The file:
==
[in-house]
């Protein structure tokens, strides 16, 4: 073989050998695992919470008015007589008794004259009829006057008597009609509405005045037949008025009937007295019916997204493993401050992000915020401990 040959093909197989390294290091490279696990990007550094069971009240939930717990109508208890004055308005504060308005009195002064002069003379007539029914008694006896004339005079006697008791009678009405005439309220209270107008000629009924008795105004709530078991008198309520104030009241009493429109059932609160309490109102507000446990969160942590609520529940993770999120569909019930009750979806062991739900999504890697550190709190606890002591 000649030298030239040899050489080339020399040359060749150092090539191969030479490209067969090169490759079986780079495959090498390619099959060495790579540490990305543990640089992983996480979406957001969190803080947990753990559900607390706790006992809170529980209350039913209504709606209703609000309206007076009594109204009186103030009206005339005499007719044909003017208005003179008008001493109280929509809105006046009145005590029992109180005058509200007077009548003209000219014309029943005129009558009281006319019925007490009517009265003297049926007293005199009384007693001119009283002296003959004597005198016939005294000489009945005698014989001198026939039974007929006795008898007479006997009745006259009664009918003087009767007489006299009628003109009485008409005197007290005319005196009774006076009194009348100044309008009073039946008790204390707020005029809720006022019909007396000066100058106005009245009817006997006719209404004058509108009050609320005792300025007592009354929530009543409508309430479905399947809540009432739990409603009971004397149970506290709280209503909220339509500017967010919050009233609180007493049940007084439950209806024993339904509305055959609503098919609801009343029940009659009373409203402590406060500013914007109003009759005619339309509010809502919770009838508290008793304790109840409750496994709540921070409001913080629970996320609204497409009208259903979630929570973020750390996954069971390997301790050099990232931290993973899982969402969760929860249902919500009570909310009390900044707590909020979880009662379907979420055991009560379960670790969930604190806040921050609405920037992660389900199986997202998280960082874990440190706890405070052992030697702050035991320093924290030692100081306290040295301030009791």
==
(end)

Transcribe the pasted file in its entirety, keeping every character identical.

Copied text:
[in-house]
């Protein structure tokens, strides 16, 4: 073989050998695992919470008015007589008794004259009829006057008597009609509405005045037949008025009937007295019916997204493993401050992000915020401990 040959093909197989390294290091490279696990990007550094069971009240939930717990109508208890004055308005504060308005009195002064002069003379007539029914008694006896004339005079006697008791009678009405005439309220209270107008000629009924008795105004709530078991008198309520104030009241009493429109059932609160309490109102507000446990969160942590609520529940993770999120569909019930009750979806062991739900999504890697550190709190606890002591 000649030298030239040899050489080339020399040359060749150092090539191969030479490209067969090169490759079986780079495959090498390619099959060495790579540490990305543990640089992983996480979406957001969190803080947990753990559900607390706790006992809170529980209350039913209504709606209703609000309206007076009594109204009186103030009206005339005499007719044909003017208005003179008008001493109280929509809105006046009145005590029992109180005058509200007077009548003209000219014309029943005129009558009281006319019925007490009517009265003297049926007293005199009384007693001119009283002296003959004597005198016939005294000489009945005698014989001198026939039974007929006795008898007479006997009745006259009664009918003087009767007489006299009628003109009485008409005197007290005319005196009774006076009194009348100044309008009073039946008790204390707020005029809720006022019909007396000066100058106005009245009817006997006719209404004058509108009050609320005792300025007592009354929530009543409508309430479905399947809540009432739990409603009971004397149970506290709280209503909220339509500017967010919050009233609180007493049940007084439950209806024993339904509305055959609503098919609801009343029940009659009373409203402590406060500013914007109003009759005619339309509010809502919770009838508290008793304790109840409750496994709540921070409001913080629970996320609204497409009208259903979630929570973020750390996954069971390997301790050099990232931290993973899982969402969760929860249902919500009570909310009390900044707590909020979880009662379907979420055991009560379960670790969930604190806040921050609405920037992660389900199986997202998280960082874990440190706890405070052992030697702050035991320093924290030692100081306290040295301030009791």